The country, for the most part, supports an old vehicle parc with significant demand for monograde heavy-duty motor oil (HDMO). Used vehicles from neighboring countries are routinely imported into the Philippines, continuing the cycle of high monograde demand. This, in turn, means the continued use of obsolete API service categories, low penetration of synthetics, and limited consumer brand awareness and loyalty to a particular supplier.
However, there are several initiatives and market trends that may increase demand for lubricants in the country over the next five to 10 years.
The Duterte administration’s Build, Build, Build economic project for infrastructure development will primarily benefit the construction segment. The program is planned to increase spending on infrastructure from 5.4% of GDP in 2017 to 7.3% by the end of 2022. Seventy-five projects are planned, including airports, railways, bus rapid transits, roads bridges, and seaports, of which the National Economic Development Authority expects some 28 to be completed by 2022. The associated growth in construction activities and the rise in demand for construction equipment can be expected to drive demand for commercial lubricants.
Growth of ride-hailing services
Along with the metered taxis operating in urban areas, the number of private taxis and app-based ride-hailing platforms, such as Grab and Uber, is growing. This is particularly the case in the major cities such as Metro Manila and Cebu. The trend is mainly due to the lack of an adequate public transportation system and is expected to positively impact commercial lubricant demand, as more and more vehicles are added to the fleets of ride-hailing service companies.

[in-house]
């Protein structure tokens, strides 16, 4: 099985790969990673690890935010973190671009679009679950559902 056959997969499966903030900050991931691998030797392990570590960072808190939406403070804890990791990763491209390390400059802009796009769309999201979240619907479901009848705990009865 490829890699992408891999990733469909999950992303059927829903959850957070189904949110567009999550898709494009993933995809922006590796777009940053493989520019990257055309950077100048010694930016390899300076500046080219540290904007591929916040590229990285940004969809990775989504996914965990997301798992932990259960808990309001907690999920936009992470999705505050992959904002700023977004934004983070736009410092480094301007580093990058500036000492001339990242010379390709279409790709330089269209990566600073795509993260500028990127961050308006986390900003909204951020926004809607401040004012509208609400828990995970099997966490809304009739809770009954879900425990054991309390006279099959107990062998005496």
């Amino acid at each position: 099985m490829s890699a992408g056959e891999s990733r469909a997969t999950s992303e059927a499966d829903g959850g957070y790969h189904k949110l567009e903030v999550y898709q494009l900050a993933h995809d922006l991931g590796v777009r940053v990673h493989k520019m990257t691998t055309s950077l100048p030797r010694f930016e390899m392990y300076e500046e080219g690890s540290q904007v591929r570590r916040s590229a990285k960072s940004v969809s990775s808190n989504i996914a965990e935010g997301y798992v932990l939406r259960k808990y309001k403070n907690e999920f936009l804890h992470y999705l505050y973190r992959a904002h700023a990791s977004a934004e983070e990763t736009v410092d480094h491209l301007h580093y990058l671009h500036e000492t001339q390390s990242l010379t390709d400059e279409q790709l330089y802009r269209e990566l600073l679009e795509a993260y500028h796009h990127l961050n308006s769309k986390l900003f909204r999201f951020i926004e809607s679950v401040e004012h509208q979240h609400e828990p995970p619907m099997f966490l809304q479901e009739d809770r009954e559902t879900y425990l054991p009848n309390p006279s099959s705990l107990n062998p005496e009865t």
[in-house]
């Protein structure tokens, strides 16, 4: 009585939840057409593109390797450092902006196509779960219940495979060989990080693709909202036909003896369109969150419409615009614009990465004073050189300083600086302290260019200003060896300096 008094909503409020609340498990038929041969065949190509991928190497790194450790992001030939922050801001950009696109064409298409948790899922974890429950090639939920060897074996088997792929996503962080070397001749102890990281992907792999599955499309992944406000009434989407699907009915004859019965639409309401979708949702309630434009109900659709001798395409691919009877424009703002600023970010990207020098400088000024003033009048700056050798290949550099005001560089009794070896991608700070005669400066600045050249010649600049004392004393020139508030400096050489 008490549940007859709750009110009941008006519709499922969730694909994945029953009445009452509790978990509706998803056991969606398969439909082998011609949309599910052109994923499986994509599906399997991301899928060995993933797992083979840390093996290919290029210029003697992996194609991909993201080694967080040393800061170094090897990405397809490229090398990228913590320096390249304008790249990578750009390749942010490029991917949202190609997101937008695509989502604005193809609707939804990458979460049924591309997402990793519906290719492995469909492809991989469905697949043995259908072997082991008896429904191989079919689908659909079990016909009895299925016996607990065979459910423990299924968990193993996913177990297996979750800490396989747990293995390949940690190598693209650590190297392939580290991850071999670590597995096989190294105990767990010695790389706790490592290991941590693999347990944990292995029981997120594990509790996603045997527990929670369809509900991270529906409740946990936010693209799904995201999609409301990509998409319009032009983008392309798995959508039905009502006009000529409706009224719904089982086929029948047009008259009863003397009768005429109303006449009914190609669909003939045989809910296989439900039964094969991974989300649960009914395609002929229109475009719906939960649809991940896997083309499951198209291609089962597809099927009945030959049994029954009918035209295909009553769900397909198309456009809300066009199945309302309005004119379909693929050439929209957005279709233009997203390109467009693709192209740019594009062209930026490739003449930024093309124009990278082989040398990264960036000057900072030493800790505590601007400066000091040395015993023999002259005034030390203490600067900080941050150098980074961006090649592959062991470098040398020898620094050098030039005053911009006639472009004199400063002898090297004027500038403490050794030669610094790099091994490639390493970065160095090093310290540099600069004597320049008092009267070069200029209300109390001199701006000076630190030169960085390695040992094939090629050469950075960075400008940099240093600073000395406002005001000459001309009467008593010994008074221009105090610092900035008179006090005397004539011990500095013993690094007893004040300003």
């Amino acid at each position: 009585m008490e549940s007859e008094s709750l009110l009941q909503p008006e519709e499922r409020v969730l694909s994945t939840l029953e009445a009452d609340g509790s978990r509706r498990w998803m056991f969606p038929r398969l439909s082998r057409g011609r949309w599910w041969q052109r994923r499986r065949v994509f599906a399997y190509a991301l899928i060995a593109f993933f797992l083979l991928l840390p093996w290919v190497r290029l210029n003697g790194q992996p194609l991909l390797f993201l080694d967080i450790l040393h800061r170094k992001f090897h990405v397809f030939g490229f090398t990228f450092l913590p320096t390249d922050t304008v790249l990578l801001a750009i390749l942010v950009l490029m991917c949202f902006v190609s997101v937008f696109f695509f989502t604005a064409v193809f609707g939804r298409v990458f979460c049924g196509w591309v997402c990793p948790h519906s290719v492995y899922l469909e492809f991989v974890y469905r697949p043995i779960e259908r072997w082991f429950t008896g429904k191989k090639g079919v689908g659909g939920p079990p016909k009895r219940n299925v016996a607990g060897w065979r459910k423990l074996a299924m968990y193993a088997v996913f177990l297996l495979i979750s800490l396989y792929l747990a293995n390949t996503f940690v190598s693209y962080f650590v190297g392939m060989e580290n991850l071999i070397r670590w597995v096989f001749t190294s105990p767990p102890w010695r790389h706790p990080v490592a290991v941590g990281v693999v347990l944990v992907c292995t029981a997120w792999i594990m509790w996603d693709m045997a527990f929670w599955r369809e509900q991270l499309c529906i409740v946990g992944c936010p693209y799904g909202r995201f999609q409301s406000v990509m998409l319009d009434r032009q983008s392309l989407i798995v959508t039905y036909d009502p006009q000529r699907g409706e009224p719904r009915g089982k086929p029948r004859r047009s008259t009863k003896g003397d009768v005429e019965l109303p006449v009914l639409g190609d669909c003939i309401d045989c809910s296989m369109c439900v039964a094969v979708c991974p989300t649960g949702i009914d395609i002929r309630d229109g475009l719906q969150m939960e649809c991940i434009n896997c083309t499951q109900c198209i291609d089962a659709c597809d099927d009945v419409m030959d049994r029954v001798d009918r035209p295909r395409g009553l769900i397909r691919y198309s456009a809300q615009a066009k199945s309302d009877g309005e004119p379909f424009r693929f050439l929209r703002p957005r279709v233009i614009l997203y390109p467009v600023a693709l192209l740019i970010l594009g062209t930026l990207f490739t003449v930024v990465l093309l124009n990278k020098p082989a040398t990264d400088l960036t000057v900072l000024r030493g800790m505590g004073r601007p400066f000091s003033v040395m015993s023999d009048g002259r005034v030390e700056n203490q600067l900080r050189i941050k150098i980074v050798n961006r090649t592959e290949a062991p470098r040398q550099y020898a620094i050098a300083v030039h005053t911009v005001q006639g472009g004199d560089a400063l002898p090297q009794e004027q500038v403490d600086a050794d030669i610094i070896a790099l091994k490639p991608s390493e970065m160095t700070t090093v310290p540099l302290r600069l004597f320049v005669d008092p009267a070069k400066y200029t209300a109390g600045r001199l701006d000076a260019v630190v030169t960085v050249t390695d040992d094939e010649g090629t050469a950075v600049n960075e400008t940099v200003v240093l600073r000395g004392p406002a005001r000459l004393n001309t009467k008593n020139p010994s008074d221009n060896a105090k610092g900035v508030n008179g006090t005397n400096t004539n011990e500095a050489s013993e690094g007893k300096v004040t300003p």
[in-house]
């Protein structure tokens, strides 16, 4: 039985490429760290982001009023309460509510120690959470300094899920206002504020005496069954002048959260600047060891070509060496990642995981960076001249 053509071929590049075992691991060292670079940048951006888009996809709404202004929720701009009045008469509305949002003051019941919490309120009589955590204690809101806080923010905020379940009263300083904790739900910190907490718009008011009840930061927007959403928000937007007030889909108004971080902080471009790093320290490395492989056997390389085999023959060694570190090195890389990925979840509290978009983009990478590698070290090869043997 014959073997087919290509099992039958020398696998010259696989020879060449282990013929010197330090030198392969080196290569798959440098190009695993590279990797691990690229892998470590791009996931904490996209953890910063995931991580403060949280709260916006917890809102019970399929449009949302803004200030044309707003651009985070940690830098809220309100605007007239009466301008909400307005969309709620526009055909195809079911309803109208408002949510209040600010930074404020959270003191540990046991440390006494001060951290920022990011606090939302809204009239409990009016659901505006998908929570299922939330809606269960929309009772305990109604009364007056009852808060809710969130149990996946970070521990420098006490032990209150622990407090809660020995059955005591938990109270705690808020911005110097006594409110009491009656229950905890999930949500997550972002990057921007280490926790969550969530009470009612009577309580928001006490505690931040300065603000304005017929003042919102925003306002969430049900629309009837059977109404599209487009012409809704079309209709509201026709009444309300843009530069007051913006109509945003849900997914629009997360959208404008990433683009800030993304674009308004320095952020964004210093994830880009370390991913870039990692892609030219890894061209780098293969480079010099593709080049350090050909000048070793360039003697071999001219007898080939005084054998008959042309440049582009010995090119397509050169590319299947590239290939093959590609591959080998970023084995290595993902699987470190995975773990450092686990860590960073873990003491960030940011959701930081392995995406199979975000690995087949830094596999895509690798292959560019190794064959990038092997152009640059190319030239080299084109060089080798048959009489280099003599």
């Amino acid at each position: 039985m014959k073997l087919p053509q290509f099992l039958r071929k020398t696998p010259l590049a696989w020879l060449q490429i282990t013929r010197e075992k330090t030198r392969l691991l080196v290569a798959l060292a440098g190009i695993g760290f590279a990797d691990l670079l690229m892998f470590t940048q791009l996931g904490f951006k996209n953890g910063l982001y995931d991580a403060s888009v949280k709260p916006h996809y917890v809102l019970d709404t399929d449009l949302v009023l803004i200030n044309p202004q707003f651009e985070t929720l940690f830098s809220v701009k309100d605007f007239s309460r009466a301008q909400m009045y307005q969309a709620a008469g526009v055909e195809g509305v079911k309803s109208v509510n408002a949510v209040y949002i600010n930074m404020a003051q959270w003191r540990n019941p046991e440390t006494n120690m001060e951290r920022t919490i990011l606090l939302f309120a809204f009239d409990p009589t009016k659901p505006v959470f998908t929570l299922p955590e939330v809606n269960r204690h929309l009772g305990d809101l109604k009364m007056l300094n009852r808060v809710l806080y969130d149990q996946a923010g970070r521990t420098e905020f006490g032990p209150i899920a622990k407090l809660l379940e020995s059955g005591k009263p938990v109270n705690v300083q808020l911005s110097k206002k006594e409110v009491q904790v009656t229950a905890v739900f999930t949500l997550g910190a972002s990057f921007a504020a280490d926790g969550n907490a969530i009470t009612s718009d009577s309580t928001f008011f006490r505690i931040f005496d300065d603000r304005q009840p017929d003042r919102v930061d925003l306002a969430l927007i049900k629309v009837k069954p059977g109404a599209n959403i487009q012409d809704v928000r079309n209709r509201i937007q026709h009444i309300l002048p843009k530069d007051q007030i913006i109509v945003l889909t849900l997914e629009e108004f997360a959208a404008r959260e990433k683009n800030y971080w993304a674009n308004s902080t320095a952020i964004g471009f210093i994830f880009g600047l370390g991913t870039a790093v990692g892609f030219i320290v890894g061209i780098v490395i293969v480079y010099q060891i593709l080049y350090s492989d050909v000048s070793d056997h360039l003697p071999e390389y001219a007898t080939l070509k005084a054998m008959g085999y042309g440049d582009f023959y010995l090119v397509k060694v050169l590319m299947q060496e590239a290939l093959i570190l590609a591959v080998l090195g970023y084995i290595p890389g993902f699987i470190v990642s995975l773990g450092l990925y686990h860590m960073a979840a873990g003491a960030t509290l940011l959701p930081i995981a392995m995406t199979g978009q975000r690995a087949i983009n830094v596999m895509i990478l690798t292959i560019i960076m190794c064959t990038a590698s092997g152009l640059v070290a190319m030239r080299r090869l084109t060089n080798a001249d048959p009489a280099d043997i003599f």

Public Utility Vehicles (PUV) modernization
The Land Transportation Franchising and Regulatory Board (LFTRB) and the Department of Transport (DOTr) plan to modernize jeepneys, which have been the most popular means of public transportation in the country. This will be achieved under the Public Utility Vehicle Modernization Program (PUVMP), which features a regulatory reform and new guidelines for the issuance of franchises for road-based public transport services. The program mandates the phasing out of jeepneys and buses aged 15 years and older and the replacement of non-Euro 4 compliant engines with new models. These new engines will likely have OEM engine oil recommendations for current API service category products and enable both longer oil drain intervals and the use of lower viscosity grades.
These are select examples of government and industry initiatives designed to spur economic growth, provide employment, and offer economical and environmentally friendly public transportation options to the general population. Their potential to drive demand for finished lubricants is researched and presented as part of Kline’s new global lubricants report.
New report highlights growth opportunities
To succeed in this low-growth market, lubricant suppliers will need reliable, in-depth insight into the potential growth markets so that they can seize any opportunities that do arise. The latest Global Lubricants: Market Analysis and Assessment provides a comprehensive analysis of automotive and industrial finished lubricant products, end-use industries, trade classes, major suppliers, and market trends in leading markets.
The report covers 20 country profiles and analyses covering niche markets including Indonesia, Chile, and, for the first time, Ghana and Kenya.